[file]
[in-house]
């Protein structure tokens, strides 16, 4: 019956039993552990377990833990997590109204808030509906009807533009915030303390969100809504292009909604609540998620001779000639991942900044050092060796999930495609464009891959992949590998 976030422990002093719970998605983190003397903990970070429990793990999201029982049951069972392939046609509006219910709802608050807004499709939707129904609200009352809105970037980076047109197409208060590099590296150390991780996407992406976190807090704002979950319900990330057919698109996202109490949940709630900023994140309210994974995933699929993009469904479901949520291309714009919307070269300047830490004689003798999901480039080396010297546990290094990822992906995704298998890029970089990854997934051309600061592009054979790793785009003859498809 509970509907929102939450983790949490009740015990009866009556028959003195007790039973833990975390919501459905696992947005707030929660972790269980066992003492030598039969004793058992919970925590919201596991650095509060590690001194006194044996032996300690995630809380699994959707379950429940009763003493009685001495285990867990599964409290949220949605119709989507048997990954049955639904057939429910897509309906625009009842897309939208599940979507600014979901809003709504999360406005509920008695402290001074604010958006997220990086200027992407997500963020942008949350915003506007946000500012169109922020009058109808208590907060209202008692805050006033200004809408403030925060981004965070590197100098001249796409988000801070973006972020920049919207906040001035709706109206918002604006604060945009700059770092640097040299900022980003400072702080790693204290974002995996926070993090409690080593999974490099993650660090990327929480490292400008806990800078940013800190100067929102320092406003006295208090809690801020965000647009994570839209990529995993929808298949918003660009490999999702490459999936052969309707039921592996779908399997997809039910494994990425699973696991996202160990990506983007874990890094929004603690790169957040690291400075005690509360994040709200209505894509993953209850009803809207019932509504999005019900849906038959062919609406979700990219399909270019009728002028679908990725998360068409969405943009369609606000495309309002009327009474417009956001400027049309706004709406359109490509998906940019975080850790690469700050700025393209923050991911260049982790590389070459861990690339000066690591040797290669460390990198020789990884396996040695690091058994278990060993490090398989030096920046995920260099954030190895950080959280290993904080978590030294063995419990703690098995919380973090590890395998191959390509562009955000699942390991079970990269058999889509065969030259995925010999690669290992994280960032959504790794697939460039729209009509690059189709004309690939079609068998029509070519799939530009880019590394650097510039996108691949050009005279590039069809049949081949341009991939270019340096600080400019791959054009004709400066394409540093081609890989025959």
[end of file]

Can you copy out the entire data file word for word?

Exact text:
[in-house]
């Protein structure tokens, strides 16, 4: 019956039993552990377990833990997590109204808030509906009807533009915030303390969100809504292009909604609540998620001779000639991942900044050092060796999930495609464009891959992949590998 976030422990002093719970998605983190003397903990970070429990793990999201029982049951069972392939046609509006219910709802608050807004499709939707129904609200009352809105970037980076047109197409208060590099590296150390991780996407992406976190807090704002979950319900990330057919698109996202109490949940709630900023994140309210994974995933699929993009469904479901949520291309714009919307070269300047830490004689003798999901480039080396010297546990290094990822992906995704298998890029970089990854997934051309600061592009054979790793785009003859498809 509970509907929102939450983790949490009740015990009866009556028959003195007790039973833990975390919501459905696992947005707030929660972790269980066992003492030598039969004793058992919970925590919201596991650095509060590690001194006194044996032996300690995630809380699994959707379950429940009763003493009685001495285990867990599964409290949220949605119709989507048997990954049955639904057939429910897509309906625009009842897309939208599940979507600014979901809003709504999360406005509920008695402290001074604010958006997220990086200027992407997500963020942008949350915003506007946000500012169109922020009058109808208590907060209202008692805050006033200004809408403030925060981004965070590197100098001249796409988000801070973006972020920049919207906040001035709706109206918002604006604060945009700059770092640097040299900022980003400072702080790693204290974002995996926070993090409690080593999974490099993650660090990327929480490292400008806990800078940013800190100067929102320092406003006295208090809690801020965000647009994570839209990529995993929808298949918003660009490999999702490459999936052969309707039921592996779908399997997809039910494994990425699973696991996202160990990506983007874990890094929004603690790169957040690291400075005690509360994040709200209505894509993953209850009803809207019932509504999005019900849906038959062919609406979700990219399909270019009728002028679908990725998360068409969405943009369609606000495309309002009327009474417009956001400027049309706004709406359109490509998906940019975080850790690469700050700025393209923050991911260049982790590389070459861990690339000066690591040797290669460390990198020789990884396996040695690091058994278990060993490090398989030096920046995920260099954030190895950080959280290993904080978590030294063995419990703690098995919380973090590890395998191959390509562009955000699942390991079970990269058999889509065969030259995925010999690669290992994280960032959504790794697939460039729209009509690059189709004309690939079609068998029509070519799939530009880019590394650097510039996108691949050009005279590039069809049949081949341009991939270019340096600080400019791959054009004709400066394409540093081609890989025959």